• Spa Pumps: Run on high speed only during use or adding chemicals. Don’t allow pumps to run dry, or with an air-lock, or low water level.
  • Spa Heater: Maintain proper water chemistry and keep a clean cartridge filter to protect your heater element.
  • Spa Cabinet: Protect from direct sun, lawn sprinklers or rain splash around edges. Stain and or seal the surfaces as needed.
  • Spa Shell: Acrylic or plastic spas should be polished when emptied, wood hot tubs require cleaning without chemicals.

 

Saving Money & Energy

  • For daily use, keep the temp at 98°, or 94° if you only use it every 3-4 days.
  • Bump up the temperature to 101° – 104°, and then shower before using spa.
  • Keep your spa cover tightly fitted, and for extra insulation, use a floating foam blanket.
  • For colder areas, add R-30 insulation to poorly insulated spa cabinets.
  • Set the spa timer to operate mostly outside of peak daylight energy use hours.

 

Spa Safety

  • Covered: Don’t forget to always keep the spa tightly covered, with safety clips attached.
  • Locked: Indoor spas should be in locked rooms; lock doors and fences to outside spas.
  • Secure: Be sure that spa drain covers are safe and secure.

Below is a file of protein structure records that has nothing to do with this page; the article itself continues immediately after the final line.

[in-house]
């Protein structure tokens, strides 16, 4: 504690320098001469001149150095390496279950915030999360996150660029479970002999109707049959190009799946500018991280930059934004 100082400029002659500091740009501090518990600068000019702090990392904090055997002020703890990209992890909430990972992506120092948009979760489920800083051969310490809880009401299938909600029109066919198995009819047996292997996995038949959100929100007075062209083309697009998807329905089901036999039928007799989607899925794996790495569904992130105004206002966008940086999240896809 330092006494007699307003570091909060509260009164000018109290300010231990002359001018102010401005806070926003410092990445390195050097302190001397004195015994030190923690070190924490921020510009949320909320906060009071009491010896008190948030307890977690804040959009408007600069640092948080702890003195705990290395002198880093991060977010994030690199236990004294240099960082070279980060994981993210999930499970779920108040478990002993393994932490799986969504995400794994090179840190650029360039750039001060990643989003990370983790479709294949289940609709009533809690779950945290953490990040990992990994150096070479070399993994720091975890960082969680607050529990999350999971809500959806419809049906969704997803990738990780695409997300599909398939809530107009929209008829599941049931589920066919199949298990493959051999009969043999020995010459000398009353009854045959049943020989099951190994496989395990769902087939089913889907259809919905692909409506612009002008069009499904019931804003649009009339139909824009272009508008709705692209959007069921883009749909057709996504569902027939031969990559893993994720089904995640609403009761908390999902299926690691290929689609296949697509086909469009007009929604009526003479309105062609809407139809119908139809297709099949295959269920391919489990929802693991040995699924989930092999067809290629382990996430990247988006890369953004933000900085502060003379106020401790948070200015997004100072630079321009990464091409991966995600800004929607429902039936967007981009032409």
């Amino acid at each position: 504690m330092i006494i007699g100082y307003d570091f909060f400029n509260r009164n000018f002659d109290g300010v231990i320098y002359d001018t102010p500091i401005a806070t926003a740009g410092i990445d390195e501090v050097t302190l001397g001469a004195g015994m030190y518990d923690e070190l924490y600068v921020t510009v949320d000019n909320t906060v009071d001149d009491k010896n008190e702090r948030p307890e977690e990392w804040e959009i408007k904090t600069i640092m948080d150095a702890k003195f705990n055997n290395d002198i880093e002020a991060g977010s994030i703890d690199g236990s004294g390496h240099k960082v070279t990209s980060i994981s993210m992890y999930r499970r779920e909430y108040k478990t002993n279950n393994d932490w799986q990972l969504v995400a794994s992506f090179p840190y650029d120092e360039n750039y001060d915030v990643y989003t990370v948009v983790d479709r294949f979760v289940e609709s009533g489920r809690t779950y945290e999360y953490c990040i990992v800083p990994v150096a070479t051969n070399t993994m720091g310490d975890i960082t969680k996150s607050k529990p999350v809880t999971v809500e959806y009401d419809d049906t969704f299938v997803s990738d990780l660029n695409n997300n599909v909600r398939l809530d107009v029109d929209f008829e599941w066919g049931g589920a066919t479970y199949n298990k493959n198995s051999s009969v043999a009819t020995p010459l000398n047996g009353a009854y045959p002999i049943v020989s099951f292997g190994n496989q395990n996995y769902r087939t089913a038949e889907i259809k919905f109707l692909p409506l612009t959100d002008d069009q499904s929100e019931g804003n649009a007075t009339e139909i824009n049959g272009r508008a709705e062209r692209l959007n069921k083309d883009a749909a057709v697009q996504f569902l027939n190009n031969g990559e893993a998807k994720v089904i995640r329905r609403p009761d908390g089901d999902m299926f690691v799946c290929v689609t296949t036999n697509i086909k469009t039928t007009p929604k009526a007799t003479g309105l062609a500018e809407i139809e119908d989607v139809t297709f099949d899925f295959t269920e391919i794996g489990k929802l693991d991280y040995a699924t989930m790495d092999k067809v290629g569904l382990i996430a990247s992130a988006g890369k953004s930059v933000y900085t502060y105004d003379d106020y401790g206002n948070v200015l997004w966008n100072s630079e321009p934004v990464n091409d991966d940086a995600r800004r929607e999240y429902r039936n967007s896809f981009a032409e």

• Spa Rules: Use safety signs and teach children the spa is only used with adult supervision.

dont-forget-2

 

Make a list or set a reminder in your calendar to not forget these important hot tub maintenance tasks. And if you have someone else in your family doing it as a chore, believe me, you better follow up behind them!

I hope I was able to answer all of your questions about taking care of a spa! Leave a comment if you have any other ?’s about hot tub maintenance, or you want more information on any of my tips above!

 

Carolyn Mosby
Hot Tub Works

 

 

Deck it Out – Hot Tub and Spa Decks

January 26th, 2015 by

hot-tub-deck-designsAre you tired of the same old backyard? I am – after looking at all of these beautiful pictures of spas and hot tubs wrapped in wood, built by creative and crafty homeowners (and their contractors).